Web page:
Thursday, January 14, 2010

The Myth of the Perfect Parent

When I was a young man just beginning a family I was convinced that how our children eventually turned out was pretty much a matter of how good a job my wife and I did as parents. As time went on and I saw more and more friends who were committed to doing the best parenting job they could, struggle with rebellious, defiant children or children who simply failed to adopt the values and beliefs they (and I) thought necessary for successful adulthood, I gradually began to see how wrong I was.

A lot of parents are filled with guilt at how their children turned out because they believe that if they had done something differently their children would have been different. They're like the person who believes that when answers to prayer don't come that it must somehow be because of something they're not doing right.

The truth of the matter, I've come to believe, is that our contribution to a child's formation is much less than what I used to think, and now a lot of "experts" on parenting are drawing the same conclusion. an article in Christianity Today by Leslie Leyland Fields discusses some of what psychologists and others are finding about the influence that parents have on the kind of young adults their children become.

Fields is writing specifically for Christians, but what she says is applicable to everyone who struggles with children who seem to be programmed to make every bad choice it's possible to make. She starts off her essay with a story, the details of which might vary from family to family, but the main theme of which seems sometimes to be nearly universal:

My family and I were traveling in Guatemala a few years ago. We visited a man who had given his life to serving a poor congregation. We sat at the kitchen table with him, a man who had been bent into humility by the burdens of pastoring in a struggling nation while raising four children. Still in the muddy trenches of parenthood with our five sons and one daughter, we confessed to him our feelings of inadequacy.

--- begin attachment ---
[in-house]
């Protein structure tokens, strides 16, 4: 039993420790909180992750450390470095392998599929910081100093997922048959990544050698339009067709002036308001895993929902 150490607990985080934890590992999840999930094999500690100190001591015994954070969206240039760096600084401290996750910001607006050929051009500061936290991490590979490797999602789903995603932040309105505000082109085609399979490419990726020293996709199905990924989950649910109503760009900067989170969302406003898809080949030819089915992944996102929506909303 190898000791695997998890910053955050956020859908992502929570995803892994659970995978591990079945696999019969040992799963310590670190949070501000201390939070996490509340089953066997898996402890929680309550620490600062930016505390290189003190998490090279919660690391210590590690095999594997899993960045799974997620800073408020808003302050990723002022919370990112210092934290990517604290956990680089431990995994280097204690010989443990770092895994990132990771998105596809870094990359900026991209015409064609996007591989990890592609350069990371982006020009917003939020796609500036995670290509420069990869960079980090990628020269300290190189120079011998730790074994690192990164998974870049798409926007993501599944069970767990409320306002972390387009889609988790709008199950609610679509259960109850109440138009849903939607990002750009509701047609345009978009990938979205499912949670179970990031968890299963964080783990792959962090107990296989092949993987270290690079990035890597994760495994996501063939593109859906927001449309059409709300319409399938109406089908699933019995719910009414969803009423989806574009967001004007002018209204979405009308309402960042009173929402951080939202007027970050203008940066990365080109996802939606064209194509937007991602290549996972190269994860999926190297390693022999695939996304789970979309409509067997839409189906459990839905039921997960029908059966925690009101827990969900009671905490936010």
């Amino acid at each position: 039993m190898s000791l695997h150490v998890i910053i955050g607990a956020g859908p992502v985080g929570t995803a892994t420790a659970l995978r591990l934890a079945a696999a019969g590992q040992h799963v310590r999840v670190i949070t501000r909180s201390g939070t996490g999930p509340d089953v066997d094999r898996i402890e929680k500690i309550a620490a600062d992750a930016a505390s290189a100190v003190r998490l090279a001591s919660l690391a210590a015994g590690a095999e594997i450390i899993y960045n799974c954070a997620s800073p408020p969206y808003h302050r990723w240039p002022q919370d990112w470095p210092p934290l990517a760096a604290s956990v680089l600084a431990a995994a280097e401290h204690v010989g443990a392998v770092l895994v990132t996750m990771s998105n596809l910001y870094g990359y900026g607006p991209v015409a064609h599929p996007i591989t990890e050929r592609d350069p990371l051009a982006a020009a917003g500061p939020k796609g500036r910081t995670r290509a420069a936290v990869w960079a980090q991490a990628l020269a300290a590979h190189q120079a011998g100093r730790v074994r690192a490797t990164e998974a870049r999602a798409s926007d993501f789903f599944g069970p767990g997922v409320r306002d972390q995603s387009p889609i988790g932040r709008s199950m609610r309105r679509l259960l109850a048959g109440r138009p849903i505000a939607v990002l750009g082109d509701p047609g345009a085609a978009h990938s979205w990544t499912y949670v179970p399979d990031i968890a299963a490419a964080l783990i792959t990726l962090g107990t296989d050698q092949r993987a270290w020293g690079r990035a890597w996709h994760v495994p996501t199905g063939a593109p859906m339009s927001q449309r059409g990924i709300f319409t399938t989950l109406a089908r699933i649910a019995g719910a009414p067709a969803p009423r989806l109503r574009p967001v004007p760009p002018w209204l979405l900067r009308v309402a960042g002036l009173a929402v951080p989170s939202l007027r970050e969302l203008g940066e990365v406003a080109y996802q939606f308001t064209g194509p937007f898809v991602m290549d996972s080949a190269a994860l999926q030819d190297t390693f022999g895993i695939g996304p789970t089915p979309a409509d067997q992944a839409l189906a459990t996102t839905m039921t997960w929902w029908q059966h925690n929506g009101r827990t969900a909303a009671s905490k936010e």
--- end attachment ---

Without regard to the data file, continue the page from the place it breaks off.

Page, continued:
"Your children are grown. What have you learned looking back on your years of child-raising? Do you have any advice for us?" We looked at him, needy, expectant.

He would have none of it. "I'm not one to talk to. I don't exactly have a perfect record." One of his children was immersed in an addiction, he told us, visibly sad. Another had a failed marriage.

He was silent for a moment, nodding slowly, and then continued. "I never lived up to my mother's expectations either. I've been reading her journal lately, and I see how she prayed for me, what she prayed. And I've never lived up to what she hoped for me," he said, his voice a near-whisper. "I think she considered me a failure."

In my mother-mind, I supplied the last words: "And considered herself a failure as a parent." This conversation shook me profoundly, touching one of my deepest concerns.

Read the whole piece. Especially if you're a parent or aspire to be one.


Rendering Unto Caesar

Here's an ethical problem for our readers to ponder:

A businessman tells a customer that if the customer pays cash for the service he has been provided the businessman will not charge him tax. If the customer pays with a check or credit card the businessman has to charge the tax. Suppose the tax would amount to a significant sum - let's say $100.

Is the customer morally obligated to pay the tax whether he can avoid it or not? Is it wrong for the customer to pay cash in order to avoid the tax? If he would have paid cash in any event should he also volunteer to pay the $100 tax? Can he rightfully justify avoiding the tax by arguing to himself that he will use that $100 to purchase other goods from other merchants that will help them stay in business whereas the state will simply squander the money, perhaps even using it to line the pockets of legislators?

I welcome your responses to these questions, but please include the reasons which support your judgment.